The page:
Theorico-Practical Theorem of the Songwriter

Law of Theory on Songwriting
Musical theory allows you to know everything, but doesn’t guarantee you to write interesting songs.

Law of Practice on Songwriting
Practising your instrument allows you to create songs that works, but it doesn’t help you to say how you did it.

Theorem of the Songwriter
f(x) is a function measuring the amount of musical theory that the songwriter acquired.
f(y) is a funtion measuring the practise level of the songwriter on his instrument.

If f(x) → 0 and f(y) → 0 then it is unlikely that one day you will write any good song at all… Actually, I even wonder how or why you would be a songwriter!!

If f(x) → 0 and f(y) → ∞ then you might write a very good song one day… However, you will never be able to explain this little miracle, and consequently your chances to write another good song are poor!! keep on tryin’ man, and don’t forget… A little amount of musical theory might help you… And won’t kill you!

If f(x) → ∞ and f(y) → 0 then you might spend a lot of time trying to build a consistent song based on harmonic rules that are often contradictory… You even might write what should be the perfect song: extremly rich. However, no one will have the skills to play it or the strength to listen to it!! Man, I think you should learn how to play a musical instrument… And by the way, it might be helpful to listen to actual music, not only scores…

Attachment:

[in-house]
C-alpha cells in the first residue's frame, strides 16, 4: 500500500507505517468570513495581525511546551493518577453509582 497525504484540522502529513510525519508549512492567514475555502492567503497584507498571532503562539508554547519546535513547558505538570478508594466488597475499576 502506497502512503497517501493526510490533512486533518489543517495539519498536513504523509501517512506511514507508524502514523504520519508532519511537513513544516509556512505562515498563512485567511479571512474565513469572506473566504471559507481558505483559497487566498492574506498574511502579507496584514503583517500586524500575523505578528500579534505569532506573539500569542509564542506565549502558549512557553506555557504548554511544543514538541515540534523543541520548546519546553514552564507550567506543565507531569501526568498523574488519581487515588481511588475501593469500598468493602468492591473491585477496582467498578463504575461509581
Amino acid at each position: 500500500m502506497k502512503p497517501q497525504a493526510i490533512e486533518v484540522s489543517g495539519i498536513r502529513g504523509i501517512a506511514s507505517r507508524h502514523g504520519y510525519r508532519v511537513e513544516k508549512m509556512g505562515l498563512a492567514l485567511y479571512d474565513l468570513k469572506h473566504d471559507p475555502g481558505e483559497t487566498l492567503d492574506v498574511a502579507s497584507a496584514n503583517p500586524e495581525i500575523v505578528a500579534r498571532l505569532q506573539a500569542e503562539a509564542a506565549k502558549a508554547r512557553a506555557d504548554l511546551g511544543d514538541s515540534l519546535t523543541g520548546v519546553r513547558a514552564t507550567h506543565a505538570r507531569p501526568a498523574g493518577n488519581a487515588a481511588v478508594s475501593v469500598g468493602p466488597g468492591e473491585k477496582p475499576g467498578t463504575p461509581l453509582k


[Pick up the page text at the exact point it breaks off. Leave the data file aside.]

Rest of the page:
If f(x) → ∞ and f(y) → ∞ then congratulations!! You achieved a very impressive combination of musical theory knowledge and musical instrument skills… All this mastering level will allow you to create songs that don’t work at all… And the funny thing is that you won’t be able to explain why!!

** This theorem is directly inspired by an Albert Einstein’s quote

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